For the Pedro Ximenez dressing:
8g Pedro Ximenez vinegar
22g olive oil
Pinch cracked black pepper
1 Place 70g of 1cm chopped red endive, 30g of soaked raisins and 20g of 3mm angle-sliced celery into a clean bowl. Dress with 30g of Pedro Ximenez dressing and gently mix to coat salad with dressing.
2 Spoon 60g of blue cheese sauce onto each plate and, using the back of a spoon, spread up and downwards. Place four prepped white endive leaves onto each plate, slightly overlapping, alternating direction of leaves. Spoon over the dressed salad mix. Add 15g of crumbled stilton per plate, ensuring the stilton is evenly spread over salad. Add 5g of chopped caramelised hazelnuts per plate and place five Granny Smith apple wedges onto the salad per plate.
3 Spread the apple wedges out so they cover all of the salad. Scatter over 1g of baby watercress and then drizzle a further 5g of tomato dressing around the salad, per plate.
Flourless chocolate cake serves 10
7 eggs (separated)
240g caster sugar
240g dark chocolate
80g cocoa powder
½ tsp sea salt
1 Whisk the egg yolks with 180g of sugar for 10 minutes until the mixture has tripled in volume. Gently melt the butter and chocolate, remove from the heat and mix in the cocoa powder.
2 Whisk the egg whites with 60g of sugar and the salt until soft peaks form. Fold the chocolate mix into
the yolks and then gently fold the whites, trying to keep as much volume as possible.
3 Pour the cake mix into a baking tray and bake in a pre-heated oven at 150 degrees Celsius for 25 minutes.
The Ivy Shepherd's Pie serves 6
200g lean rib of beef mince
200g lean lamb mince
2 shallots, peeled and finely chopped
100g button mushrooms, brushed off and finely chopped
1 medium-sized carrot (approx. 100g), finely chopped
3 sprigs fresh thyme, leaves removed
3 sprigs fresh oregano, leaves removed and chopped
100ml (½ glass) red wine
2 tbsp Worcestershire sauce
½ tin (200g) chopped tomatoes
300ml veal stock (you can buy veal stock from good quality supermarkets. If you can’t find it, you can use beef or chicken stock)
1 tbsp tomato purée
1 tbsp plain flour
Sunflower oil for frying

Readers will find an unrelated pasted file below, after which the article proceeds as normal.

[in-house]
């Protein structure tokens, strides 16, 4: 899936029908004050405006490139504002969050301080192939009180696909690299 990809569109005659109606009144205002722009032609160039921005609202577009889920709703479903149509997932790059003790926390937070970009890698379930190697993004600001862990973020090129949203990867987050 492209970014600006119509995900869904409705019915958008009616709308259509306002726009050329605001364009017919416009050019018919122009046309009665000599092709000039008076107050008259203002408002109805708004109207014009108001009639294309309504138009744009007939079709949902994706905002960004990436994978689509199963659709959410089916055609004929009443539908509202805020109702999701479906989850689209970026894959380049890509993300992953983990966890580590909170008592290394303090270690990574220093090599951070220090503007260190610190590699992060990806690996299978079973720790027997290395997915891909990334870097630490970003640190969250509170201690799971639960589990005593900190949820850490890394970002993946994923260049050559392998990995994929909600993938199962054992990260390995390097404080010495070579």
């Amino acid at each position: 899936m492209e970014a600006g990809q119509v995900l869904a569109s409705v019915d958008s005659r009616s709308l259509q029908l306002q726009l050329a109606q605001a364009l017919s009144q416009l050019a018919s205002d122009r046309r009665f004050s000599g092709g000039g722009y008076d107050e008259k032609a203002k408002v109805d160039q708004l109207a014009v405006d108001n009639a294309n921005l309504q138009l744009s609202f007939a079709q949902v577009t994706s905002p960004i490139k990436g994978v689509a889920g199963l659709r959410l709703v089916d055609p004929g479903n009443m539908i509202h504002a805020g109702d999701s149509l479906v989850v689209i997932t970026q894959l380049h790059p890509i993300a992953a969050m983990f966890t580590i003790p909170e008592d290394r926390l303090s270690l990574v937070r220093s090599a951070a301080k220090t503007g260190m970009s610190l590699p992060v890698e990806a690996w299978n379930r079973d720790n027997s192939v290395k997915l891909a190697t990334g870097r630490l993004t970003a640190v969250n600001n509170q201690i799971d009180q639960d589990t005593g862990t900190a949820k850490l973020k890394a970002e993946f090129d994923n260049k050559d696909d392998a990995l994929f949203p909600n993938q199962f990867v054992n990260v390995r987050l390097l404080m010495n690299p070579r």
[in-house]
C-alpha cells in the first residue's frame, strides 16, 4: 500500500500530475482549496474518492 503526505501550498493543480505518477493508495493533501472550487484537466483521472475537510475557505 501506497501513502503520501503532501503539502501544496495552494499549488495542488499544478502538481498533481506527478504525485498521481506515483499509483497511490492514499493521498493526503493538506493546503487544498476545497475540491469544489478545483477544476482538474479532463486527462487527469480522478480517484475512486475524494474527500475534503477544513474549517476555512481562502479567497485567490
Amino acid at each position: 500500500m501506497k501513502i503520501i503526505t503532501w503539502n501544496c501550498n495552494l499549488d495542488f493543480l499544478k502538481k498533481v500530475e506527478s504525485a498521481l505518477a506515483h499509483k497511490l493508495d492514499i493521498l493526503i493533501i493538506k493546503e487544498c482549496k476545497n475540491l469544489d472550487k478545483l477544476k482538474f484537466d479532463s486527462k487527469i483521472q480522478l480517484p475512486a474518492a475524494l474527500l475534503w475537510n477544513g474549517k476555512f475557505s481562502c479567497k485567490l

Salt & freshly ground black pepper
For the topping:
1kg King Edwards or Maris Piper (preferably)
50g unsalted butter
Salt & white pepper
1 Lightly oil both the lamb and beef mince. Heat a frying pan until smoking and cook the meat, mixing continuously, for about five minutes until the meat is a light brown colour. Pour off the excess liquid and put in a dish to one side until the rest of the ingredients are ready.
2 In the same pan, heat a little oil and gently sweat the shallots, thyme, button mushrooms and carrots for about eight minutes. Add the mince and mix in the tomato purée and cook for about five minutes; add the chopped tomatoes, red wine and reduce for about 10 minutes. Add flour and mix thoroughly. Add the Worcestershire sauce and stock. Bring to the boil and simmer for 30 minutes. Season with salt and pepper; add more Worcestershire sauce if required and then the oregano. Keep to one side.
3 Preheat the oven to 180°C / gas mark 4.
4 Peel and cut the potatoes into even-sized pieces. Cook in boiling salted water for around 15 minutes until soft; then drain and return to the pan over a gentle heat to remove any excess moisture. Using an old-fashioned masher or a potato ricer, thoroughly mash the potatoes and mix them with butter and season to taste.
To assemble and serve, put the meat mixture into an oven proof dish. Top with the mashed potato (you can pipe this if you have the time), put into the oven and bake for around 30 minutes. It should turn a nice golden colour.